More than eight years after two young girls were injured in a motor-vehicle accident, their family can now finally claim the cost of $742 for their massage therapy from ICBC.
The provincial auto insurer had refused to cover their treatment, leading to a legal battle that went all the way up to the B.C. Court of Appeal.
On November 29, a three-judge panel of the B.C. Court of Appeal ruled that ICBC needs to pay up.
For Emmanuel Raguin, a Vancouver car salesman, it’s an outrage that the insurer even went this far.
“It’s a waste of time and money for that amount,” Raguin told the Georgia Straight in a phone interview.
Raguin’s daughters were 11 and 12 years old when the accident happened in August 2003. They completed their doctor-recommended treatment by a registered massage therapist before the end of that year.
The B.C. Court of Appeal released the decision on the same day that ICBC announced that it wants to increase rates by about $30 per year.
According to the corporation’s CEO, Jon Schubert, insurance costs need to go up because claims covering mostly body injuries have risen by $200 million so far in this year. He also said that ICBC’s investment income had gone down by $38 million.
ICBC and the Massage Therapists’ Association of B.C. did not comment by the Straight’s deadline.
In 1998, the Straight reported that ICBC quietly created a medical advisory committee to examine alternative therapies like massage therapy, reflexology, homeopathic therapy, acupuncture, and other nontraditional western methods. The group suggested that the auto insurer could save $5 million a per by not paying for these treatments.
Erik Magraken, a lawyer who specializes in personal injury claims, and he welcomes the appeal court’s decision on the case that involved Raguin’s daughters.
“ICBC has historically treated massage as a discretionary benefit, and they came up with internal policies of when they would and would not allow it,” Magraken told the Straight in a phone interview. “The clarity from the Court of Appeal is very welcome. It says massage therapy is not discretionary. It has to be paid. It’s a good development for everybody, be it service providers, patients, or ICBC claimants, because now they know what should and shouldn’t be covered, and ICBC’s internal policies aren’t binding.”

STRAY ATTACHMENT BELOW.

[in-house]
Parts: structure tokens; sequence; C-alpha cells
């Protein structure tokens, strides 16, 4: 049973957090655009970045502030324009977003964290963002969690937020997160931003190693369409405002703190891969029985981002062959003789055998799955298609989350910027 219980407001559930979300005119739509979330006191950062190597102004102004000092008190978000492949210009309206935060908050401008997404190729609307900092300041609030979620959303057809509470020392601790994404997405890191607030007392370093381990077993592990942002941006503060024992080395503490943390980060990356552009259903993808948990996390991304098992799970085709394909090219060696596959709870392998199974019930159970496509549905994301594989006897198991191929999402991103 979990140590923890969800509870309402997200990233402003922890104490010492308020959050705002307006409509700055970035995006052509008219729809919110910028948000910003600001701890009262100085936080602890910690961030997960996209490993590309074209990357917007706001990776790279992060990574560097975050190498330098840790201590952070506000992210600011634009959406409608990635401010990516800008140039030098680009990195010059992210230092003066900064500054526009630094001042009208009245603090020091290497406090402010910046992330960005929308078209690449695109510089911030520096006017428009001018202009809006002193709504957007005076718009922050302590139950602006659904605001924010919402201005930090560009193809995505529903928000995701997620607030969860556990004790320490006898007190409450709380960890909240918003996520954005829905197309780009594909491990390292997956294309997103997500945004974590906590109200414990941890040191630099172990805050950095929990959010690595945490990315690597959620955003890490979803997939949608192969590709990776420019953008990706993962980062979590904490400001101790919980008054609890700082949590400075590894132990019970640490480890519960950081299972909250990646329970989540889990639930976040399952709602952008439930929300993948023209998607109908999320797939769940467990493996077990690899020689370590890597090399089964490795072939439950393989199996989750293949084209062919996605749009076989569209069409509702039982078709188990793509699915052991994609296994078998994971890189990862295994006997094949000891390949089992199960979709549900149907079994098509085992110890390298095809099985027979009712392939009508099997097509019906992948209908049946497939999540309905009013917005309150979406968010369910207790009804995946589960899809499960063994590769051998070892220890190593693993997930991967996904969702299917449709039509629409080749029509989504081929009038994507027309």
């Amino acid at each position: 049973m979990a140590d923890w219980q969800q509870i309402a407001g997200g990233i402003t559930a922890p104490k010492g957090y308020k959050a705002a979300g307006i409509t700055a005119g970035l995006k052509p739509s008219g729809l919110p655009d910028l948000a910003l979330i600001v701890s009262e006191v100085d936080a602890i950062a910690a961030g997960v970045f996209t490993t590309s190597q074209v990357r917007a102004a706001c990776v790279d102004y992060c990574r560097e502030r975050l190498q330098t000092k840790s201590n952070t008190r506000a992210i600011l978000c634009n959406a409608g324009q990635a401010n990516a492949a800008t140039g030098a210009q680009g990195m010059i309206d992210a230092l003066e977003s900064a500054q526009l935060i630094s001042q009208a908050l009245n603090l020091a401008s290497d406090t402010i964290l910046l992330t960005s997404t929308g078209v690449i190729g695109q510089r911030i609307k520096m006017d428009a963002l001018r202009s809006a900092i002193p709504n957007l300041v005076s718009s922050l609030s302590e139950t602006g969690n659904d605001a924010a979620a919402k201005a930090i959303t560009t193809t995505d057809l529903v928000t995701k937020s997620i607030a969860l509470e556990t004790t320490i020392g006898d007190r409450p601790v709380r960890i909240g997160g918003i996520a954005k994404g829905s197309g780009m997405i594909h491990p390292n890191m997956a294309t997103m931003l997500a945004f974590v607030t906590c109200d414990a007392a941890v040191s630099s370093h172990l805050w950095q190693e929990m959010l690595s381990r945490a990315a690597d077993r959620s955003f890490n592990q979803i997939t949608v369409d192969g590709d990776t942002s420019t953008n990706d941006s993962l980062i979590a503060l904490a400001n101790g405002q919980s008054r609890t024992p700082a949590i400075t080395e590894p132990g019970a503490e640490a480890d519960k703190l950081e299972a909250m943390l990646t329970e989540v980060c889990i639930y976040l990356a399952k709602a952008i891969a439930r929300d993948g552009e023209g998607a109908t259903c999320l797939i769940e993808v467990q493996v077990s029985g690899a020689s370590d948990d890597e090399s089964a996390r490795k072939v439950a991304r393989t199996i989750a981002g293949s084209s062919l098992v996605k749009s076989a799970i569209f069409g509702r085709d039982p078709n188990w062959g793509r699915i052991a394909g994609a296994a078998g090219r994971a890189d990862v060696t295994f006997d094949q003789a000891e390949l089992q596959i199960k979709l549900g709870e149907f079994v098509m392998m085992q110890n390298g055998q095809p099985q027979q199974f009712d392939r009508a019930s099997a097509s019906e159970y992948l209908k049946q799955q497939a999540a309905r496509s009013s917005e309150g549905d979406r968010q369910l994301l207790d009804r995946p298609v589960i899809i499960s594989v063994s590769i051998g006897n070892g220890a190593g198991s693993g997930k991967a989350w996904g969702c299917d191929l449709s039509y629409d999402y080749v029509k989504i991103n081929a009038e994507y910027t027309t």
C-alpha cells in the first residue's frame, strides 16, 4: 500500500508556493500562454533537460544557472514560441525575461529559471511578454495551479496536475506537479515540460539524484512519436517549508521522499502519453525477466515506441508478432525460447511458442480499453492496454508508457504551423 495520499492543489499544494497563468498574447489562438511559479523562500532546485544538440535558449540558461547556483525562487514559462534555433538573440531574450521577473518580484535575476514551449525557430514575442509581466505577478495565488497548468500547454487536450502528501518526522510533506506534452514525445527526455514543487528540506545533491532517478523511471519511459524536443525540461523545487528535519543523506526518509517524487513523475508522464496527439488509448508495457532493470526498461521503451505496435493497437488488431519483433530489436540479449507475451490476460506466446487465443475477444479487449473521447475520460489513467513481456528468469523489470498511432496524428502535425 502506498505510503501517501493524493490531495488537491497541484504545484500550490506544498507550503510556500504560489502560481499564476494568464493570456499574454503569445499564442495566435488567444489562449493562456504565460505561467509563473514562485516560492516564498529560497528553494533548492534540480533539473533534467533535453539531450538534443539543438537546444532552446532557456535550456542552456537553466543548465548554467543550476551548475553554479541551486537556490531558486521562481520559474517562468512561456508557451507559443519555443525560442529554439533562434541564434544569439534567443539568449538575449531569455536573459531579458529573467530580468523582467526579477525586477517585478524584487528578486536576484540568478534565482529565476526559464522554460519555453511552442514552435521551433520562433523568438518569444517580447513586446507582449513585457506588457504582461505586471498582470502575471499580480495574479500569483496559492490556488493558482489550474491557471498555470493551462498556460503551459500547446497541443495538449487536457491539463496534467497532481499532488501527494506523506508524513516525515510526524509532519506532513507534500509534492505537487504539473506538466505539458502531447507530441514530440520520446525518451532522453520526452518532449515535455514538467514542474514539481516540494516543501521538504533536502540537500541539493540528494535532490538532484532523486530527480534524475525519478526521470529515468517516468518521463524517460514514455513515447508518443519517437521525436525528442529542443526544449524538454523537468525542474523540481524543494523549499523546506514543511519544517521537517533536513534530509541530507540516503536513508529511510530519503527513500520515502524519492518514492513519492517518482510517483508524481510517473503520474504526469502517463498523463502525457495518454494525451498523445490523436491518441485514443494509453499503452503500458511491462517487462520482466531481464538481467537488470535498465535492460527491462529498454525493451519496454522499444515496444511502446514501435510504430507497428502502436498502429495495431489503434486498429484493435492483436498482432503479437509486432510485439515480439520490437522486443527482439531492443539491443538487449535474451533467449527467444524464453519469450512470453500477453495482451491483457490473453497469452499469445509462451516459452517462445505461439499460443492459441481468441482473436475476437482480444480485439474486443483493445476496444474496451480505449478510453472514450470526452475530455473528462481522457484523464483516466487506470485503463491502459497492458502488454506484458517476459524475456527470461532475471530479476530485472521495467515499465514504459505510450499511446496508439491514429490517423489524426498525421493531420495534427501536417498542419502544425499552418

Magraken explained that, as a result of the ruling, ICBC is now obligated to pay for massage therapy “so long as people have medical prescriptions saying the therapy is reasonable and necessary as a result of vehicular-related injuries”.
The case involving Raguin’s daughters revolved around the issue of whether or not massage therapy recommended by an insured person’s physician and performed by a registered massage therapist is a benefit that the public insurer is obligated to pay.
In December 2009, the B.C. Supreme Court ruled in favour of Raguin’s children. ICBC appealed the ruling before the province’s highest court.
ICBC argued that claims for massage therapy are payable only in ICBC’s sole discretion. In the B.C. Court of Appeal decision, judge Anne Rowles wrote physical therapy is a “mandatory benefit” under regulations relating to the motor-vehicle insurance law.
Rowles explained that if the regulations are taken as a whole, “physical therapy may properly be interpreted as including massage therapy”.
“In this case, the respondents’ doctor recommended massage therapy as part of the infant plaintiffs’ recovery,” Rowles wrote. “There is no suggestion that the recommended treatment was unnecessary or provided by someone other than a registered massage therapist, or that the expense was unreasonable.”
Rowles also dismissed as “unsupportable” ICBC’s claim that including massage therapy as a mandatory payable benefit would “open the floodgates to all manner of questionable procedures”.